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Burn After Reading
So when you're Joel and Ethan Coen, and you're coming off winning three Academy awards for No Country for Old Men, and you're known for tackling the eclectic, the goofy, and the darkly funny, what's your next picture going to be? A film surrounding espionage, infidelity and physical fitness? That's about right, actually.
Such is the case for Burn After Reading, the Coens' latest effort. The film is set in Washington, where Osborne Cox (John Malkovich, In the Line of Fire) is a CIA agent who was recently let go from his job, and decides that he wants to start writing a set of memoirs. This proves particularly annoying to Osbourne's wife Katie (Tilda Swinton, Michael Clayton), who is disenchanted with the marriage, cheating on him with Harry (George Clooney, O Brother, Where Art Thou?), and about to serve Osborne with divorce papers. Meanwhile, Harry has got his own problems. Harry's also married, though his wife is unaware of the affair, but he's also cheating on Katie, picking up various women for trysts. This is where Linda (Frances MacDormand, Fargo) comes into play, and Harry and Linda meet on a date. She works at a gym with her boss Ted (Richard Jenkins, The Visitor), who secretly has a crush on her, and Chad (Brad Pitt, Troy), who, let's just say, is really into exercise. One day, Chad finds a disc that has some classified material on it, and that sets some funny, strange and mysterious events in motion.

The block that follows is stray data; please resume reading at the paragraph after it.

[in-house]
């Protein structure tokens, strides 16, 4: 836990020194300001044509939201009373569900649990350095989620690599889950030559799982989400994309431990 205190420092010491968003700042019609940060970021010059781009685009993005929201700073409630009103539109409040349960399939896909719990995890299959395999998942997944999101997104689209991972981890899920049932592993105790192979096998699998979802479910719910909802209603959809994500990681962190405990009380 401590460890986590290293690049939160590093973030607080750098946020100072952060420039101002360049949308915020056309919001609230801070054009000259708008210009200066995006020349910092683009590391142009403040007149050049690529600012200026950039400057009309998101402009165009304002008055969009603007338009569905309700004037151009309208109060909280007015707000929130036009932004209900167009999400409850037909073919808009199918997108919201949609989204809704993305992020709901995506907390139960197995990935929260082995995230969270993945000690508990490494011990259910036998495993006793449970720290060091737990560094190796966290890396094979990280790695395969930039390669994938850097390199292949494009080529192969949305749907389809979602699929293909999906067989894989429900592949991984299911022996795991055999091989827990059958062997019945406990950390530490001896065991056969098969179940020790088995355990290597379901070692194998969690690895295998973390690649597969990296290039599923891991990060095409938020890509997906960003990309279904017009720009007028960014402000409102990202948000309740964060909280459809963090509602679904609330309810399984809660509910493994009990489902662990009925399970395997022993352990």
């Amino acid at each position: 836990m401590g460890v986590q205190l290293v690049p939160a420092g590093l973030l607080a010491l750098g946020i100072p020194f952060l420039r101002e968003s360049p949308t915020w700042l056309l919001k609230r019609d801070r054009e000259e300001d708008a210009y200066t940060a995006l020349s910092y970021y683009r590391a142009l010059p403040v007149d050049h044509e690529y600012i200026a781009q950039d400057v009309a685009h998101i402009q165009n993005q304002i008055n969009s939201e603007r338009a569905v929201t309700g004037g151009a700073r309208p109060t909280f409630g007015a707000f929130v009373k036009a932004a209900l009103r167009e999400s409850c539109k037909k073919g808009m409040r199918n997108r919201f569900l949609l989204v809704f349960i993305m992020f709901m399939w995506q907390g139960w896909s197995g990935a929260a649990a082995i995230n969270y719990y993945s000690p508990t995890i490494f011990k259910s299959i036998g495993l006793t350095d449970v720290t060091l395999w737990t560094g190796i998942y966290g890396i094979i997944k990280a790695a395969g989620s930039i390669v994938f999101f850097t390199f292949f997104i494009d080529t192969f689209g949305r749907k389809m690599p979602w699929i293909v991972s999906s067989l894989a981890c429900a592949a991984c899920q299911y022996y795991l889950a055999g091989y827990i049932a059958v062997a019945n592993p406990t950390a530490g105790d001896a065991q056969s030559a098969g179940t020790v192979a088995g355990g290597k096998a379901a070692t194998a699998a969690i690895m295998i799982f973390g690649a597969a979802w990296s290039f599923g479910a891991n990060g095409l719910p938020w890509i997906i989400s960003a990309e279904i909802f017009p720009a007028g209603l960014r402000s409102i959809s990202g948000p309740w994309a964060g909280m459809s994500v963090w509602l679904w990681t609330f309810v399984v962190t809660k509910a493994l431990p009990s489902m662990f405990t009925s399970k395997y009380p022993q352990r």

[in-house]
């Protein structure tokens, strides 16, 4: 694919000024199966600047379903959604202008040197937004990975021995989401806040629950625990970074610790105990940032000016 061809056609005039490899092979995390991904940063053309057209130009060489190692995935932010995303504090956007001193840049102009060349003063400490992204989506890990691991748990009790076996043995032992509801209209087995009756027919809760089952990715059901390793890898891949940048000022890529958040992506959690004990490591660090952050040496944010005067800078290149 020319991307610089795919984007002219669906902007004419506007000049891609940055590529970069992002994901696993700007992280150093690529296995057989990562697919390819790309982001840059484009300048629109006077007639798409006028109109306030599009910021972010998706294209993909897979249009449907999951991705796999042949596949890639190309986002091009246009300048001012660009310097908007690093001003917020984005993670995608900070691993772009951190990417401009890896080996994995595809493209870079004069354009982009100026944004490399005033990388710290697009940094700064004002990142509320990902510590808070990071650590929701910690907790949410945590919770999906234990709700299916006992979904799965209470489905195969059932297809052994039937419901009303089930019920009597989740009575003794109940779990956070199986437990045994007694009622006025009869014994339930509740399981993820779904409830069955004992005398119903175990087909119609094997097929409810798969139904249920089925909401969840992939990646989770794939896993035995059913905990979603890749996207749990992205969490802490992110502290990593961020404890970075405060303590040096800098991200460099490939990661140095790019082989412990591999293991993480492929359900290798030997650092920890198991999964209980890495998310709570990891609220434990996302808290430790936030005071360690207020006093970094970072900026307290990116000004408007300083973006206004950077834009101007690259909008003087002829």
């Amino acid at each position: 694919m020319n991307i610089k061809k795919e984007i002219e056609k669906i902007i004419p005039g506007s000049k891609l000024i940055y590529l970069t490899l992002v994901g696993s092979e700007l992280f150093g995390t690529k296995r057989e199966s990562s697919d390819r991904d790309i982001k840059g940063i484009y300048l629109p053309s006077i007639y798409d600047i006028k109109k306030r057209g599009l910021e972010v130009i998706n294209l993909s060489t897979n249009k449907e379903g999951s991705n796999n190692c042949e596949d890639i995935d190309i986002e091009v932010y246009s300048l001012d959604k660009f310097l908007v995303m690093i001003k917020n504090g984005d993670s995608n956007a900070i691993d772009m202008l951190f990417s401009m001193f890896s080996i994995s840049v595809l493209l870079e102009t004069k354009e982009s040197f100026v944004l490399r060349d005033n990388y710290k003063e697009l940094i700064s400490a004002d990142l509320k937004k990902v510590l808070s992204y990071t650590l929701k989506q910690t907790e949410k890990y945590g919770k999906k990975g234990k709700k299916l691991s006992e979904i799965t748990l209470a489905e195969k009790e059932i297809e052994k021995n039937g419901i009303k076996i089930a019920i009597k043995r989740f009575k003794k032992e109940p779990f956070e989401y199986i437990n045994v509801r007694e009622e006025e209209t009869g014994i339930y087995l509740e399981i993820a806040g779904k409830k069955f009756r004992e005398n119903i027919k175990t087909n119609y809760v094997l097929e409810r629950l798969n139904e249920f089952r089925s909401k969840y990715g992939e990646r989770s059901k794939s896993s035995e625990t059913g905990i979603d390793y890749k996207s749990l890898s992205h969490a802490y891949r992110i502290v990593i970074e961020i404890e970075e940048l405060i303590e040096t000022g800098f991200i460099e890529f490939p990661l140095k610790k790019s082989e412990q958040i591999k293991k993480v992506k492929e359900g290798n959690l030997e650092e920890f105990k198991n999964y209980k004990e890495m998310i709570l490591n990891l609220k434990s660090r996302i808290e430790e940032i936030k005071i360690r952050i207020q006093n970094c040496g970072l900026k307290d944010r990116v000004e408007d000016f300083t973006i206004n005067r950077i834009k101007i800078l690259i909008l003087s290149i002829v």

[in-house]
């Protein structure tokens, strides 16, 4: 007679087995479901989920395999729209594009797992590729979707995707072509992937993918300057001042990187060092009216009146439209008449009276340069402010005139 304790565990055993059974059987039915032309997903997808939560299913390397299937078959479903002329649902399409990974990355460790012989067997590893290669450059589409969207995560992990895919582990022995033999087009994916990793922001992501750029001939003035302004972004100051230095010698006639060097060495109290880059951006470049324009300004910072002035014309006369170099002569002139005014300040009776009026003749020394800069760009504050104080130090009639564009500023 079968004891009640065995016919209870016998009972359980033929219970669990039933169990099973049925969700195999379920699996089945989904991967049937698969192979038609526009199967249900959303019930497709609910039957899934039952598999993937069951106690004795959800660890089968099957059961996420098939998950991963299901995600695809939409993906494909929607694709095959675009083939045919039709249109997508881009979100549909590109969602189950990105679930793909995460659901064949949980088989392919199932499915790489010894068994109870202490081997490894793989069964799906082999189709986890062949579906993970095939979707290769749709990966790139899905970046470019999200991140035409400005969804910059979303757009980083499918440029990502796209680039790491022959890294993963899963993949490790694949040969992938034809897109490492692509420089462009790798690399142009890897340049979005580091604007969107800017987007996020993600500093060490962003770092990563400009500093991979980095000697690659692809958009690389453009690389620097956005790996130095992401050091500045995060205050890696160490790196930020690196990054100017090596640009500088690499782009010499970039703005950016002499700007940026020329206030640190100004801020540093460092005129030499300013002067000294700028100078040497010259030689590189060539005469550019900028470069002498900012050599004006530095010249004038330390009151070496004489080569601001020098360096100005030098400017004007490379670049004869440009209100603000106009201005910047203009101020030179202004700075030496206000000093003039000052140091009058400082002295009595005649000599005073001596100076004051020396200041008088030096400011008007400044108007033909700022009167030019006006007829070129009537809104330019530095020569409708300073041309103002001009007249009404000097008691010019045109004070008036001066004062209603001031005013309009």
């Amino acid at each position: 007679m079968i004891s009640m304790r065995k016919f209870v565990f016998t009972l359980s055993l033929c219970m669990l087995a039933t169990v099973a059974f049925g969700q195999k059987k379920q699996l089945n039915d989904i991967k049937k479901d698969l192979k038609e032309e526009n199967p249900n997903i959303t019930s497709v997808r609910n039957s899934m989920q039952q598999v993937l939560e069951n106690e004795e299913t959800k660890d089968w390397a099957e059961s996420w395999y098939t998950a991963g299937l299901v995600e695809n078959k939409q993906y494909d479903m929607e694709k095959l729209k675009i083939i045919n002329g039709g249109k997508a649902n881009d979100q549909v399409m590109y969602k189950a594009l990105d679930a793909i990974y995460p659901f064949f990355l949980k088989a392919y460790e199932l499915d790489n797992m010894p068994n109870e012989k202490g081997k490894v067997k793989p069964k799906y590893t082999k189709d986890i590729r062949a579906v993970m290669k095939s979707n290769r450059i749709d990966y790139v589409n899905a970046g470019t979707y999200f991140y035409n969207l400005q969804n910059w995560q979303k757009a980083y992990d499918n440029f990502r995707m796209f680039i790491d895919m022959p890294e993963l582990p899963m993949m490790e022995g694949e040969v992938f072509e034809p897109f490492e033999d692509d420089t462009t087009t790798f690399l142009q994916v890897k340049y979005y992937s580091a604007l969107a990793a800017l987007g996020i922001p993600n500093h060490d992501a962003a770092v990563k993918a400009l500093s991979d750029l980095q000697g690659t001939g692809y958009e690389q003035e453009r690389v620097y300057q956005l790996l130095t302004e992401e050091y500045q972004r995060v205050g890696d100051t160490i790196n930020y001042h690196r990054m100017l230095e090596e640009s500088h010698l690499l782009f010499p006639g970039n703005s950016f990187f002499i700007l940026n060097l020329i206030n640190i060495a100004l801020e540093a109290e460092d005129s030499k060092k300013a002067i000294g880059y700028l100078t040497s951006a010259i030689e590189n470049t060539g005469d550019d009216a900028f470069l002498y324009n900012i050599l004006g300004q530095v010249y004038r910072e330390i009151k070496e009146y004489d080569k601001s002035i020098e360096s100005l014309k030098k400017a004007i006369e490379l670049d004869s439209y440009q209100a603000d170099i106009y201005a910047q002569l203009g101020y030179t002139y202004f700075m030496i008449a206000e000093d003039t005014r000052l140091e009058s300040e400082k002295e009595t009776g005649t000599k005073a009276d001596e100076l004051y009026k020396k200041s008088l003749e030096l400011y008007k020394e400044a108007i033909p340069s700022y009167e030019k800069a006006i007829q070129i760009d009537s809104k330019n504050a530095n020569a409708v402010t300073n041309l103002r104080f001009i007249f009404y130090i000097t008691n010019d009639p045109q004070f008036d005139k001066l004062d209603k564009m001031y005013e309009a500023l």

An interesting thing about Coen Brothers films is that they can be viewed in many different ways. And the one thing about Burn After Reading that I couldn't help but notice is the desire of each character to better themselves individually, but in almost every case, at the ill will or peril of somebody else, with maybe one exception that I'll talk about in a minute. Linda wants to get plastic surgery and meet more people on the internet, but doesn't want to pay for the surgery or include a picture on the internet ads she submits, and is the brains behind wanting to blackmail the owner of the disc. Harry wants to leave his wife, but also doesn't want to be with Katie, who wants to leave Osborne. In the hands of other filmmakers, this would be a plot of soap-operatic proportions, but the Coens make each one of them tragic because almost all of them are unaware of the consequences, or generally are ill-prepared to accept them. When things start to unfold in a way that would be personally beneficial to them, that's when it gets, well, funny. The disc that contains the mysterious data is a distraction, what's on it is immaterial, what each character does with it in his possession is more important.
And speaking of funny, there are a couple of actors who swing for the fences in this one. First off, believe everything you've heard about Pitt's performance. With hair oddly reminiscent of his role in Cool World, Pitt's one of the few people that doesn't deliberately attempt to better himself at the expense of someone else. He is blissfully unaware of the things that go on the world, outside of his role as instructor at the gym, choosing to focus more on working out, biking and hydrating, but not with that "Maryland swamp water," thank you very much. The other character who seems to don't personally benefit from the actors of others is Osborne, and Malkovich seems to be playing him as an extension of his work as himself in Being John Malkovich), but that doesn't mean it's any less funny. Osborne and Chad are at opposite ends of the spectrum in Burn After Reading; everyone else is in between. And that's by no means a slight to the cast, because they all do well with the material, and in the case of those who are familiar with working with Joel and Ethan Coen, execute it with a little more flair than everyone else.